PS: The puzzle can be found on Page 221 of a delightful book by Lewis Carroll Epstein, called Thinking Physics. Full of insight, it is highly recommended for young physics students.
PPS: The dancing analogy is meant to be taken loosely; molecules do not move apart because of a conscious decision to avoid striking each other, the way polite dancers would. Rather, their average speeds increase thanks to their increase in energy, which allows them to move further away from each other before they are reeled back in by the attractive forces acting between them.
Update: I’ve had so many hits on this post that it occurs to me that the solution to the puzzle might be useful, so here it is.
The most important point that should be made is this: The only scientifically valid solution to the puzzle is to go out and do the experiment! No amount of reasoning can ever convince us of anything in science; of course, we value reasoning, and use it to guide our thinking; but ultimately, one must do the experiment.
So go, do the experiment!
But don’t throw your wedding ring into the fire! Rather, think about what you do when you are trying to open a Mason jar, and the screw-top metal lid is stuck. You either tap on the lid with a spoon (to try to jar loose any part of the lid that is stuck), or you place the lid under hot water. You do the latter because you know the metal lid will expand more than the glass jar, and so it will be easier to get the lid off.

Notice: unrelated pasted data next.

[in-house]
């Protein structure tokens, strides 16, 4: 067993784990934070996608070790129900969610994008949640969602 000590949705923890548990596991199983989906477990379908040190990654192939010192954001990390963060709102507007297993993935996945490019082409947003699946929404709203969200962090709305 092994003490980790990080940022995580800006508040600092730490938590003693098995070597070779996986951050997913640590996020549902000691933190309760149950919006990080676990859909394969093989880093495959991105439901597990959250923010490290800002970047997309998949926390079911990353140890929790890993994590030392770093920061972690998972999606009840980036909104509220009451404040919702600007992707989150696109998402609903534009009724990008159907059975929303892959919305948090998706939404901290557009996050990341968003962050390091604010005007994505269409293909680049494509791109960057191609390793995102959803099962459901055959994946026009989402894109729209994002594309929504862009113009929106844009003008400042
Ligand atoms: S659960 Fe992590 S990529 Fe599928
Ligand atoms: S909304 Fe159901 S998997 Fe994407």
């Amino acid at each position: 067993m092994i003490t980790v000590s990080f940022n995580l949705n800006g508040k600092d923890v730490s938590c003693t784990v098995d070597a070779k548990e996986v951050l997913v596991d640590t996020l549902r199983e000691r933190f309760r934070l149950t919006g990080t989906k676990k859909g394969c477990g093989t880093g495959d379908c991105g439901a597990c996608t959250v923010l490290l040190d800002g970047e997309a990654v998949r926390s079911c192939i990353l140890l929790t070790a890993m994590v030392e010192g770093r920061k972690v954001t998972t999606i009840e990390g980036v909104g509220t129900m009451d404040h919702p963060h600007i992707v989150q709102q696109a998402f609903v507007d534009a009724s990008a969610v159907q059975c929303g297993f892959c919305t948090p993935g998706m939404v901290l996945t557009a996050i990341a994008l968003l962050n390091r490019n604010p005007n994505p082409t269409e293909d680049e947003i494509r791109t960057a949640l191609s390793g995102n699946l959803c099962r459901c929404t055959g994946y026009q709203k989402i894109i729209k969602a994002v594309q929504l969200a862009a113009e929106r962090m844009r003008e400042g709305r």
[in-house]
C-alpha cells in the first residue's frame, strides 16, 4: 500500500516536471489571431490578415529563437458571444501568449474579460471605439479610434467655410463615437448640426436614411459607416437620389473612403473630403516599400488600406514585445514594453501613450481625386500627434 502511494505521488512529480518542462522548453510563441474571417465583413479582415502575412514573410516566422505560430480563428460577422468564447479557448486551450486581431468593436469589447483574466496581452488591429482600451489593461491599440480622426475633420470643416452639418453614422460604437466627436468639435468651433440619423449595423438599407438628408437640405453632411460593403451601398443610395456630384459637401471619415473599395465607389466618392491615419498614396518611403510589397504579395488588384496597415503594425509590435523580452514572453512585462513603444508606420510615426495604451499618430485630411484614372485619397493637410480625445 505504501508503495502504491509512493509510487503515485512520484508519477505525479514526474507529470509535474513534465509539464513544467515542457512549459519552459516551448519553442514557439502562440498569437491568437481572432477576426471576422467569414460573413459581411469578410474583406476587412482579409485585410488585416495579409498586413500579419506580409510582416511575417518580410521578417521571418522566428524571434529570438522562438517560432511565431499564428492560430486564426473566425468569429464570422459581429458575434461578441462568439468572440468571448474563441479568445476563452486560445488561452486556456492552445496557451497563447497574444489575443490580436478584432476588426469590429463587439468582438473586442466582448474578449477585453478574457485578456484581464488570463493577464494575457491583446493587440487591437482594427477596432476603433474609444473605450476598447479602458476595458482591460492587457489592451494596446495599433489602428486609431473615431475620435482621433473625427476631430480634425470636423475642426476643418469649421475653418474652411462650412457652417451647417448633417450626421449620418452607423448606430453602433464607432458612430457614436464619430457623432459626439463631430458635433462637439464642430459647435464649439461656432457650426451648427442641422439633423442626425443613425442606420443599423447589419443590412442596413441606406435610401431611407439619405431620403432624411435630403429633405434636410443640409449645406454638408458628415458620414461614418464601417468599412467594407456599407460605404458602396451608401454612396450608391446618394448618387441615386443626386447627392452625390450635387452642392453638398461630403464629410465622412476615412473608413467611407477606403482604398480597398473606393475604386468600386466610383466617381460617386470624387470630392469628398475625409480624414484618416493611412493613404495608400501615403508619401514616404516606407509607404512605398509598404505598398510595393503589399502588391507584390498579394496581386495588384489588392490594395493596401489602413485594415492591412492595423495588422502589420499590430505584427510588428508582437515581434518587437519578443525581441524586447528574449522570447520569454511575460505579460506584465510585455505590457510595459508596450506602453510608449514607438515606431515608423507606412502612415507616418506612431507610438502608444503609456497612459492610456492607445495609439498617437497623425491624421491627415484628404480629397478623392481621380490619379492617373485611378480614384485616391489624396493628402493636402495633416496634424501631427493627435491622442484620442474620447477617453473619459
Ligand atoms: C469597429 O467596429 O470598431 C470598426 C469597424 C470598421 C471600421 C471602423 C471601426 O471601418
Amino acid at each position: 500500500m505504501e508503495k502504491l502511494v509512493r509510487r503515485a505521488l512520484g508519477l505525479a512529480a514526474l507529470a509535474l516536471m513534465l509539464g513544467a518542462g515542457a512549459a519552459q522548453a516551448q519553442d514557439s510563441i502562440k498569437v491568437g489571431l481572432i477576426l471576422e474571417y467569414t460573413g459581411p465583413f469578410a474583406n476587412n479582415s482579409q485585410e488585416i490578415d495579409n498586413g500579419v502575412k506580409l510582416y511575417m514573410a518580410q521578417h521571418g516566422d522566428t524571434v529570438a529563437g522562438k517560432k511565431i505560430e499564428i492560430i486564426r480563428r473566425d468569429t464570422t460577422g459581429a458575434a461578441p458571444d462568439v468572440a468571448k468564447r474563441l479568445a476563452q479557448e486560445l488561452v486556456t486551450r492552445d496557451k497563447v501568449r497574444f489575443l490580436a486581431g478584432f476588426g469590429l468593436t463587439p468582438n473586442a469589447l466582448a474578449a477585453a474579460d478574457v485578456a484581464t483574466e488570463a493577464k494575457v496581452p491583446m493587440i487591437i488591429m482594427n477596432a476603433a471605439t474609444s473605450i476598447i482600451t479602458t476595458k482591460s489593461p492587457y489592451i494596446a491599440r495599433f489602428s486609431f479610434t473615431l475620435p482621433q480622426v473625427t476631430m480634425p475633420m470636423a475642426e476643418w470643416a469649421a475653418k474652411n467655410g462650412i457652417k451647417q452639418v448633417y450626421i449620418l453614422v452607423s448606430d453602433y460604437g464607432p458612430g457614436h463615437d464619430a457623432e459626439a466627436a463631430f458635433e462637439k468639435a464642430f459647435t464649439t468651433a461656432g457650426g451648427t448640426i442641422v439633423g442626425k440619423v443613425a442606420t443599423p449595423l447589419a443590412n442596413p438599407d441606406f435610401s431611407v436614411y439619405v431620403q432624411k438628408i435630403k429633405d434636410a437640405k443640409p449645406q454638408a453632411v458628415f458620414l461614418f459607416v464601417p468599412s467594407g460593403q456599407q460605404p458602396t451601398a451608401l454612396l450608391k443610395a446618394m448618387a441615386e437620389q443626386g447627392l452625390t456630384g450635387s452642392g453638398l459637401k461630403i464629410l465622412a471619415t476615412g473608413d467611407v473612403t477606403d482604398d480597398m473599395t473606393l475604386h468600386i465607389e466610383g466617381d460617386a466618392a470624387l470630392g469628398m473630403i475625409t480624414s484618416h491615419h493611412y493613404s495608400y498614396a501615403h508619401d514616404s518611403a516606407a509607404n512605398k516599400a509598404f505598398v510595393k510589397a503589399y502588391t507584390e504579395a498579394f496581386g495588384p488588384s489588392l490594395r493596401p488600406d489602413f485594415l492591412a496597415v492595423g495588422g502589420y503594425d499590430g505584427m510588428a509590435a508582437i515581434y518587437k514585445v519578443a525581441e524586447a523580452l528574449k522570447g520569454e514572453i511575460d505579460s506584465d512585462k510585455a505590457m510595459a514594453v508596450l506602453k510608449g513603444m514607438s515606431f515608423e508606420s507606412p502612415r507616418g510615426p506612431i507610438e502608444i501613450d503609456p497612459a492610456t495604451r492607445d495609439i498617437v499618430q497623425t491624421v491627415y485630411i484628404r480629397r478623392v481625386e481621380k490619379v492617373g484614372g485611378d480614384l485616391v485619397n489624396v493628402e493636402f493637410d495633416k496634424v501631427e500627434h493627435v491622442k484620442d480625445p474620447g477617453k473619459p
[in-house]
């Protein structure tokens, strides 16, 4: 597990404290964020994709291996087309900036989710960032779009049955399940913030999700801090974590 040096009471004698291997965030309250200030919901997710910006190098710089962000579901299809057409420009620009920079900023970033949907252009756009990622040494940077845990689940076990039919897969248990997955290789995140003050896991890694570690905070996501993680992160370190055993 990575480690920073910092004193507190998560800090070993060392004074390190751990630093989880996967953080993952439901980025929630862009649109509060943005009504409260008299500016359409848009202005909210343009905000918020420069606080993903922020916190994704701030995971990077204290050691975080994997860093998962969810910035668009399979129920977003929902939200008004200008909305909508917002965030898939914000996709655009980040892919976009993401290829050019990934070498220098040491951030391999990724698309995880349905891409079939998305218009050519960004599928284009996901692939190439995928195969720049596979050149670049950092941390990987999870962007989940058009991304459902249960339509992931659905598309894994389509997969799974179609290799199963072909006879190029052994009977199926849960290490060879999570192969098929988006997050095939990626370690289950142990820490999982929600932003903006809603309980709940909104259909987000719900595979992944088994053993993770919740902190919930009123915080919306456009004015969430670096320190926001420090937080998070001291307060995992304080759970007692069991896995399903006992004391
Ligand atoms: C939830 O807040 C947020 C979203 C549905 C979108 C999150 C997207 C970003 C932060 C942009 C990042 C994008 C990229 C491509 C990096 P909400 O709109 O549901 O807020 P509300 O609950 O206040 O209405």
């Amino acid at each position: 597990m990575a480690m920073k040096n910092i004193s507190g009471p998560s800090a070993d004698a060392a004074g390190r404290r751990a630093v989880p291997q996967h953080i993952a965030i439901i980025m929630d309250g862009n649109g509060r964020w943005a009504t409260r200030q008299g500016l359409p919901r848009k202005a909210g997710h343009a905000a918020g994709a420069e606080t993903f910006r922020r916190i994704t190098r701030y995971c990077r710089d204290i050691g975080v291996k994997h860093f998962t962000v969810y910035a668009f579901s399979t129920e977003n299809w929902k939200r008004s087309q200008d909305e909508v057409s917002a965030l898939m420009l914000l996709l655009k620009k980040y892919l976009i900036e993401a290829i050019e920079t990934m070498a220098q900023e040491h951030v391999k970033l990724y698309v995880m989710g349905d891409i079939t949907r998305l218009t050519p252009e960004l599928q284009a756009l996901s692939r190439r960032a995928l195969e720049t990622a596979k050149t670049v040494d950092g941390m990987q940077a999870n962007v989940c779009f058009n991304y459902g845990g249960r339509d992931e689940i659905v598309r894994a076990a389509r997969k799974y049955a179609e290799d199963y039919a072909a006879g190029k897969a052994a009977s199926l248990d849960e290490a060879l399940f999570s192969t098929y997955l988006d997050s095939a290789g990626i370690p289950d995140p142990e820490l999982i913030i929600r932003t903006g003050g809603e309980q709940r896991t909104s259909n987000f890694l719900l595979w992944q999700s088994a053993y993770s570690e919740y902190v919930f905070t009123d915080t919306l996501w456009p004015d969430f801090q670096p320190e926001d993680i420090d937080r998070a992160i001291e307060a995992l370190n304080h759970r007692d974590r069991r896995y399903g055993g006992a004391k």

And by saying the metal lid will expand more than the glass jar, what we really mean is that the hole in the lid will expand.
And that is the end of the story. You do the experiment, repeat it in many different circumstances, and you draw your conclusion.
But nevertheless, it is helpful to try to use reason to understand the situation, as this will help us understand such phenomena. There are a number of ways to reason your way through to the correct conclusion, but Epstein’s answer from page 222 of Thinking Physics is a good one, and I paraphrase it in the following paragraph.
He suggests taking a square piece of metal plate, dividing it with a 3-by-3 grid into nine equal smaller squares. Then heat the entire plate. Each of the smaller squares expands. But if the central square were missing from the start (a hole), then the same expansion would take place in the other 8 squares, leaving a bigger hole. Alternatively, if you heated the entire plate and then removed the central square at the end, after it has expanded, the remaining hole is larger than the original size of a small square.
Similar reasoning applies no matter what the shape of the original metal ring is.
If you feel you’ve understood this, test your reasoning on Epstein’s following puzzle, taken from page 222 of his book: A nut is very tight on a screw. Which of the following is most likely to free it? Cooling it, heating it, either, or neither?
And, once again, the best test of your reasoning is to go try it!
(This post first appeared at my other (now deleted) blog, and was transferred to this blog on 25 January 2021.)